One of the biggest detractors opponents of Obamacare would bring up when arguing against it was how small businesses would react to the mandate. The argument that was brought up more often than not was that it would cause small businesses more costs which would hurt employment. To give small businesses time to figure out their best policy, Obama gave them a break from the mandate until 2015 and for some 2016. While over 8 million people have registered for Obamacare, small businesses are still trying to figure out the most cost efficient way for them to abide by the new health care law. Business have two options when it comes to Obamacare. They can either provide health insurance for all of their workers, or face a penalty of $2,000 per worker. These added costs have them trying to figure out how to accept these costs without it effecting their bottom line.
Even though many of these businesses have until 2015 to figure it out, many don’t want to wait until then. Business owners don’t want their customers see a drastic raise in prices to cover these costs which is what would happen if they waited until 2015. Unfortunately, this has had an effect on small business hiring practices. 45% of small businesses polled have said that they have reduced their hiring practices while 23% have said they have had to let workers go to account for these added costs. The coverage isn’t the only cost that these business have to account for. Many also face increased taxes and having to pay higher premiums. The Wall Street Journal released a case study of two different small business and how it would effect their employees. One of the most interesting interviews that they did of an employee is how he reacts to the new individual mandate. He says that he is generally a healthy person and doesn’t visit the doctor because he never needed to. A federal report released said that 65% companies with 50 employees or fewer, who are exempt from the mandatory health care law but offer health care anyway, will see their premiums increase.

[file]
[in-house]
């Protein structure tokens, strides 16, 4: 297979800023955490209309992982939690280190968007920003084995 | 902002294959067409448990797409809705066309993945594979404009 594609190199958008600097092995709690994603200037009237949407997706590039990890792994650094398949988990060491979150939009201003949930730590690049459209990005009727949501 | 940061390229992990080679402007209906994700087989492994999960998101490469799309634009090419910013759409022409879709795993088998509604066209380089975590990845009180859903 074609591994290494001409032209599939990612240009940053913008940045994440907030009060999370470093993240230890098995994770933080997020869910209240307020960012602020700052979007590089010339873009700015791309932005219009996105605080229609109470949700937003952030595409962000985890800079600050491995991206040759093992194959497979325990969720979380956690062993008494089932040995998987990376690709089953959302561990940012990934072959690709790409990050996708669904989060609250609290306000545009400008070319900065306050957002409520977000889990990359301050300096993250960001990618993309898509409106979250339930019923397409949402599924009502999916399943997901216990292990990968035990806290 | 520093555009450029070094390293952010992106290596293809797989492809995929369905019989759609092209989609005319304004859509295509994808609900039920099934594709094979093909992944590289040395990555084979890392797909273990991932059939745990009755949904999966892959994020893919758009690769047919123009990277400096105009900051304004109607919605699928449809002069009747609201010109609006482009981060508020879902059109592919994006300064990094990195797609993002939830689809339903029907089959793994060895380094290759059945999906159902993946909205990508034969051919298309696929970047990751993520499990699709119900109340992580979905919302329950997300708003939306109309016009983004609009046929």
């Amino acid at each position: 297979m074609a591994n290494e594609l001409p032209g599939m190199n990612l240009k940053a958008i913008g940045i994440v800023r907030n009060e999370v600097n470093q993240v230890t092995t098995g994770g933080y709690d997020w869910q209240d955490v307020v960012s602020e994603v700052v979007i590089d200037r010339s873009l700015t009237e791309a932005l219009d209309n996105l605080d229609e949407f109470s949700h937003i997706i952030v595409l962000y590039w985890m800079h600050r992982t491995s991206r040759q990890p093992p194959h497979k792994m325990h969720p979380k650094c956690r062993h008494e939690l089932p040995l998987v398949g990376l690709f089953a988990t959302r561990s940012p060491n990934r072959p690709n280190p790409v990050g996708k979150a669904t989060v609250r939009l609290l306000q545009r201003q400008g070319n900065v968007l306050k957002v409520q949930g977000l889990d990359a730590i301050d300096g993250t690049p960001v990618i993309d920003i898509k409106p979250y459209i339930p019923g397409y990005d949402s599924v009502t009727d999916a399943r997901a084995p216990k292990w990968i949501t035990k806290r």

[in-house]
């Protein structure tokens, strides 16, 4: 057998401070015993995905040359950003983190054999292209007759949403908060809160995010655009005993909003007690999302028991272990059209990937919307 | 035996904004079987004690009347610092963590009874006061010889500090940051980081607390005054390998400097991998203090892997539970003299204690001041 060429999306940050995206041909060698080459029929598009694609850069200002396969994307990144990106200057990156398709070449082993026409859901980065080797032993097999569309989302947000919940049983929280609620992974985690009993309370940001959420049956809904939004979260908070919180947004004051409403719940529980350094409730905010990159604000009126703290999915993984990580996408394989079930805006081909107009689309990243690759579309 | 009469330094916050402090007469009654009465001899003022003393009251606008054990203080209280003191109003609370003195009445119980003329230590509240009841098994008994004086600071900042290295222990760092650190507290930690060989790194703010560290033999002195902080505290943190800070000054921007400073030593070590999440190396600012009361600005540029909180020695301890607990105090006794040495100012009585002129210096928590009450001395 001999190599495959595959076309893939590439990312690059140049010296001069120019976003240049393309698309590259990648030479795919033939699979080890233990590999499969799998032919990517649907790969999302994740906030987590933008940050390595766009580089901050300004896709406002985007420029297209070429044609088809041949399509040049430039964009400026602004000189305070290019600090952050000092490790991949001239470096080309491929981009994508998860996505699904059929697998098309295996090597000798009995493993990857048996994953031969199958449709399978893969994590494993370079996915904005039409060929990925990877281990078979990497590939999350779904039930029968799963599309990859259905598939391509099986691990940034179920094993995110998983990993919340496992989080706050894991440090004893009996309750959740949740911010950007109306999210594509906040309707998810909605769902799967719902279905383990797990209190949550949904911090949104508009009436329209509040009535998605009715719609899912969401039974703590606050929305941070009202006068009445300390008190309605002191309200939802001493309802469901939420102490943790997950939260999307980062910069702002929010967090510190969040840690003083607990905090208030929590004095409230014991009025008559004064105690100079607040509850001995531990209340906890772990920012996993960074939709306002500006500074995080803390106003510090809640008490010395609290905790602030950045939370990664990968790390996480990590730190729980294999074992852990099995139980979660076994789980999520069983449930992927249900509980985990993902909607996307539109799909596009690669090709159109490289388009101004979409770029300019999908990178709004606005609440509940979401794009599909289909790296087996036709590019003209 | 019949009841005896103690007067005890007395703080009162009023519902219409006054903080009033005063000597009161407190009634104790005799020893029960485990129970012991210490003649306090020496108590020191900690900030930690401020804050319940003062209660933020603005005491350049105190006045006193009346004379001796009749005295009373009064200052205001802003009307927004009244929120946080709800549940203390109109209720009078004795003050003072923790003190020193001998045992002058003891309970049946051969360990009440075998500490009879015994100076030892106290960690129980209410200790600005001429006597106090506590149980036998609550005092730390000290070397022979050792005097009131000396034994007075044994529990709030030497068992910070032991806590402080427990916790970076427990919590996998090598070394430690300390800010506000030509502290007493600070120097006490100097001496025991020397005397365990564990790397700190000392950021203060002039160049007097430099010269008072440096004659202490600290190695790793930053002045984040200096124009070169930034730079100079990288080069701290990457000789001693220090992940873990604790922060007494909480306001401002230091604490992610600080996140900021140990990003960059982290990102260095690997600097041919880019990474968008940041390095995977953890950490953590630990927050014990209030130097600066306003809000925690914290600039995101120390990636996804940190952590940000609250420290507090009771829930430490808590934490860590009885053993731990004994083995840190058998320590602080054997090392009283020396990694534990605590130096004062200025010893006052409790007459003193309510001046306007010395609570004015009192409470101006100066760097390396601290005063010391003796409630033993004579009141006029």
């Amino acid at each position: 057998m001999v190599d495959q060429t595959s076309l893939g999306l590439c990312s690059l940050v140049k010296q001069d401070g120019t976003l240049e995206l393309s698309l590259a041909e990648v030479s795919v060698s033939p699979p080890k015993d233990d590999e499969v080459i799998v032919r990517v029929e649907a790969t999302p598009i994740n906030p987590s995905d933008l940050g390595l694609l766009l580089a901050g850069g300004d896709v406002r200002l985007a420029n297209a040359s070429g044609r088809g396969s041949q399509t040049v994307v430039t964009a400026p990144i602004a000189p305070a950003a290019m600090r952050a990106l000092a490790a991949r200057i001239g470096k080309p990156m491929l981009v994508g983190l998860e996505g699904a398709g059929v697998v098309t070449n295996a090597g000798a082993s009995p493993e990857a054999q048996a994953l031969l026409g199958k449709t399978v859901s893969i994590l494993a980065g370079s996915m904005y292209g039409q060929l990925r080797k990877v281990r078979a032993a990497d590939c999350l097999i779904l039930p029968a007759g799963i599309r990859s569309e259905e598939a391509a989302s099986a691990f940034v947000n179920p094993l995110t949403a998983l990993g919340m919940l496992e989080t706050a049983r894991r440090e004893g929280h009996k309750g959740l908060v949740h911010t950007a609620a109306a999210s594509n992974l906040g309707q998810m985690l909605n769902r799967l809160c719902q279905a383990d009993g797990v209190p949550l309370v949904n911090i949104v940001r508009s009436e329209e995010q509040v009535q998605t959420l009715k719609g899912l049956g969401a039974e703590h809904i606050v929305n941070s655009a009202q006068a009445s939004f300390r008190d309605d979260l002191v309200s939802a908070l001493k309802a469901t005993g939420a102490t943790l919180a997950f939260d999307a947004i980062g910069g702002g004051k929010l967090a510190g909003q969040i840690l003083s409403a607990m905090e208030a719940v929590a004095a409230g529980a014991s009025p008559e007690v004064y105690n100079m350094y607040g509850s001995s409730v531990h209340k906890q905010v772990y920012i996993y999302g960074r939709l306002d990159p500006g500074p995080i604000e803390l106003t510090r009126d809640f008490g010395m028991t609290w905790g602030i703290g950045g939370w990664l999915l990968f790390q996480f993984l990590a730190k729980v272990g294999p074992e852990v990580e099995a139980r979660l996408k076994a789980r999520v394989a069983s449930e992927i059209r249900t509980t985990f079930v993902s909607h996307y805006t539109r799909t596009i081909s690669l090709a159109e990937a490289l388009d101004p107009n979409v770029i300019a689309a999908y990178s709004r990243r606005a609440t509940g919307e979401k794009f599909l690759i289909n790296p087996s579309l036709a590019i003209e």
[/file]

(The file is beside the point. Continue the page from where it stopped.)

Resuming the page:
While on an individual level, forcing everyone to have health care, even the healthy employees, makes sense because it keeps the premium down because insurance companies can distribute costs among more people. Due to the 8 million people subscribed to the new health care, it seems almost impossible that the health care law will be repealed. Unfortunately, the goal of federal health care was to reduce costs for the average American. While it has reduced premiums in general, insurance companies are still predicted to raise premiums next year across the board due to the higher consumer spending on Health Care. Instead of lessening the cost of health care, as Obama was hoping, there is now higher demand which will allow doctors to charge higher prices since the majority of these costs will be faced by the insurers. This will lead to the higher premiums that analysts expect to see from insurers over the next few years. I for one do believe that access to health care for everyone should be a definition for a developed country, but the US has some of the highest consumer spending on cost of health care and costs of practice. The costs of providing health care should have been the focus of Obamacare instead of the cost of insurance and premiums. The costs have just been shifted to insurers and dispersed among more people. Obamacare feels like a band-aid instead of a systematic change in how health care is practiced. One of the main reasons that health care costs are so high is due to the insurance that doctors have in case of malpractice suits. The US has some of the highest malpractice suits in the world and the high costs of these suits are why many specialized visits are so expensive. It seems that this may be an option that the federal government can look into instead of trying to reduce costs by dispersing them among more people.